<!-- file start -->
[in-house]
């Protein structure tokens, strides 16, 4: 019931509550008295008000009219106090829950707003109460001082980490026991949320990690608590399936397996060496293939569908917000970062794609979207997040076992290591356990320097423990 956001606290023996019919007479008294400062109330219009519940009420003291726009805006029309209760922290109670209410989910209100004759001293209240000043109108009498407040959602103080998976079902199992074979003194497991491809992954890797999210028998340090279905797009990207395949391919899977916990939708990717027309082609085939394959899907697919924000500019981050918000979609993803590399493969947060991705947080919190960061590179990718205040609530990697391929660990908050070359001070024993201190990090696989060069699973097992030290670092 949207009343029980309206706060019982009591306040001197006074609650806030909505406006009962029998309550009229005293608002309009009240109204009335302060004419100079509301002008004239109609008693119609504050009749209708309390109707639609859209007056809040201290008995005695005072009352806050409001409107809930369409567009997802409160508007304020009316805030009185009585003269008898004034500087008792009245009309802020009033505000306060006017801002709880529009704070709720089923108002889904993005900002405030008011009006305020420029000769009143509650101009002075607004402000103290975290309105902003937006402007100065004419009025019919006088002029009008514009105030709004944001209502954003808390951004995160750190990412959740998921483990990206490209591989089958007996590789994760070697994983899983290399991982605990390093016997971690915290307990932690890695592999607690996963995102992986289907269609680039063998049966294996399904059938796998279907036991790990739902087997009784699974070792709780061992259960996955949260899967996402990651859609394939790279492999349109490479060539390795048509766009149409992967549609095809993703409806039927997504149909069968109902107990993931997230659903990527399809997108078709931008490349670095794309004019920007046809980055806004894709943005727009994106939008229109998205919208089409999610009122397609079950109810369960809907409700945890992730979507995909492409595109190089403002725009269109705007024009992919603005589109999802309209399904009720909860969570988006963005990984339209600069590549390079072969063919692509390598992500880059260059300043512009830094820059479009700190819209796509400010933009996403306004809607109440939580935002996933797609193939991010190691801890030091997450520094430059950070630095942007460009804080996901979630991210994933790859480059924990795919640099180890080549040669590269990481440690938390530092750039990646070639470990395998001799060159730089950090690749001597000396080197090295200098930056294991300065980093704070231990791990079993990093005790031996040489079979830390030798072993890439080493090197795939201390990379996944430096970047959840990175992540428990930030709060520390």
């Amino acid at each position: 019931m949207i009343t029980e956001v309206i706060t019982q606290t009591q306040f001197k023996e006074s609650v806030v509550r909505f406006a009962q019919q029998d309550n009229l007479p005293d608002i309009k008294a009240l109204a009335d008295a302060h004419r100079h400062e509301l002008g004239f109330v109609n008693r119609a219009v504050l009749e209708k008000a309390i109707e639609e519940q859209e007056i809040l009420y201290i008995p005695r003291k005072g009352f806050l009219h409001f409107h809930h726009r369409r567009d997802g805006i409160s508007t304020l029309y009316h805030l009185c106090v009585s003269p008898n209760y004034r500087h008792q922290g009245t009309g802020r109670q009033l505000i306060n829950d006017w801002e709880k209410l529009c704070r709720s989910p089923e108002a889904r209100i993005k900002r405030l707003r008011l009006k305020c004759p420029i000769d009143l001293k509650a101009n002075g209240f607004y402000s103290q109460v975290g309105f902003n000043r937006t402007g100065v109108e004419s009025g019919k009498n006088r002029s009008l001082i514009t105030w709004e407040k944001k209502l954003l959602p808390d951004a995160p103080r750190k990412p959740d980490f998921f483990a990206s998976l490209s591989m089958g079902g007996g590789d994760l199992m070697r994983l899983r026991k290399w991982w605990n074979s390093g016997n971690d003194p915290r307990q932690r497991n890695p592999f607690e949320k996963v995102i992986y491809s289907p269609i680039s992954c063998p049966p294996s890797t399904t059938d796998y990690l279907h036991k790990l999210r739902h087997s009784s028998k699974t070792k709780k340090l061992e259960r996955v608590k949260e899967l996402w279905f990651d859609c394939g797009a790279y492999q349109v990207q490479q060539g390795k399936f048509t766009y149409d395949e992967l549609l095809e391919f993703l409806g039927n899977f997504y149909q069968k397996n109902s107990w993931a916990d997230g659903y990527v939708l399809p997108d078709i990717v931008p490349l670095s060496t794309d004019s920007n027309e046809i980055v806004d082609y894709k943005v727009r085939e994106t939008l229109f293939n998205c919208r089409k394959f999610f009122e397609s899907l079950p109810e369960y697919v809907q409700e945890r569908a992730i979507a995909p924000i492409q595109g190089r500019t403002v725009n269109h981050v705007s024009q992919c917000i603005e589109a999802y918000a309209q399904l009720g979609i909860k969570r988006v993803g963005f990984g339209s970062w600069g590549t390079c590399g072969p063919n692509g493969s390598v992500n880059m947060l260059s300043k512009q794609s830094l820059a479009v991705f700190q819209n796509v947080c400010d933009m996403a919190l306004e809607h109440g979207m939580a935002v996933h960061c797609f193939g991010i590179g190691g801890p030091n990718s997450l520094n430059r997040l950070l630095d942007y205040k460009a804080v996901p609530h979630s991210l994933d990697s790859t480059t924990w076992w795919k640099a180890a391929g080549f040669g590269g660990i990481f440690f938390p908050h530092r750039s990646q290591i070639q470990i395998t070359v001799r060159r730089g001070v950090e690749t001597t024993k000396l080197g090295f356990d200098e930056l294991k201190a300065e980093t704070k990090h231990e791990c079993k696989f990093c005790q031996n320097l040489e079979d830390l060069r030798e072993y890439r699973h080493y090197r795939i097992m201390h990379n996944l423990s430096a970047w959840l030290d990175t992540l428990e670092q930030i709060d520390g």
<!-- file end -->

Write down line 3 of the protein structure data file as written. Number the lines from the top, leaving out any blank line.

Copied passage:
């Amino acid at each position: 019931m949207i009343t029980e956001v309206i706060t019982q606290t009591q306040f001197k023996e006074s609650v806030v509550r909505f406006a009962q019919q029998d309550n009229l007479p005293d608002i309009k008294a009240l109204a009335d008295a302060h004419r100079h400062e509301l002008g004239f109330v109609n008693r119609a219009v504050l009749e209708k008000a309390i109707e639609e519940q859209e007056i809040l009420y201290i008995p005695r003291k005072g009352f806050l009219h409001f409107h809930h726009r369409r567009d997802g805006i409160s508007t304020l029309y009316h805030l009185c106090v009585s003269p008898n209760y004034r500087h008792q922290g009245t009309g802020r109670q009033l505000i306060n829950d006017w801002e709880k209410l529009c704070r709720s989910p089923e108002a889904r209100i993005k900002r405030l707003r008011l009006k305020c004759p420029i000769d009143l001293k509650a101009n002075g209240f607004y402000s103290q109460v975290g309105f902003n000043r937006t402007g100065v109108e004419s009025g019919k009498n006088r002029s009008l001082i514009t105030w709004e407040k944001k209502l954003l959602p808390d951004a995160p103080r750190k990412p959740d980490f998921f483990a990206s998976l490209s591989m089958g079902g007996g590789d994760l199992m070697r994983l899983r026991k290399w991982w605990n074979s390093g016997n971690d003194p915290r307990q932690r497991n890695p592999f607690e949320k996963v995102i992986y491809s289907p269609i680039s992954c063998p049966p294996s890797t399904t059938d796998y990690l279907h036991k790990l999210r739902h087997s009784s028998k699974t070792k709780k340090l061992e259960r996955v608590k949260e899967l996402w279905f990651d859609c394939g797009a790279y492999q349109v990207q490479q060539g390795k399936f048509t766009y149409d395949e992967l549609l095809e391919f993703l409806g039927n899977f997504y149909q069968k397996n109902s107990w993931a916990d997230g659903y990527v939708l399809p997108d078709i990717v931008p490349l670095s060496t794309d004019s920007n027309e046809i980055v806004d082609y894709k943005v727009r085939e994106t939008l229109f293939n998205c919208r089409k394959f999610f009122e397609s899907l079950p109810e369960y697919v809907q409700e945890r569908a992730i979507a995909p924000i492409q595109g190089r500019t403002v725009n269109h981050v705007s024009q992919c917000i603005e589109a999802y918000a309209q399904l009720g979609i909860k969570r988006v993803g963005f990984g339209s970062w600069g590549t390079c590399g072969p063919n692509g493969s390598v992500n880059m947060l260059s300043k512009q794609s830094l820059a479009v991705f700190q819209n796509v947080c400010d933009m996403a919190l306004e809607h109440g979207m939580a935002v996933h960061c797609f193939g991010i590179g190691g801890p030091n990718s997450l520094n430059r997040l950070l630095d942007y205040k460009a804080v996901p609530h979630s991210l994933d990697s790859t480059t924990w076992w795919k640099a180890a391929g080549f040669g590269g660990i990481f440690f938390p908050h530092r750039s990646q290591i070639q470990i395998t070359v001799r060159r730089g001070v950090e690749t001597t024993k000396l080197g090295f356990d200098e930056l294991k201190a300065e980093t704070k990090h231990e791990c079993k696989f990093c005790q031996n320097l040489e079979d830390l060069r030798e072993y890439r699973h080493y090197r795939i097992m201390h990379n996944l423990s430096a970047w959840l030290d990175t992540l428990e670092q930030i709060d520390g």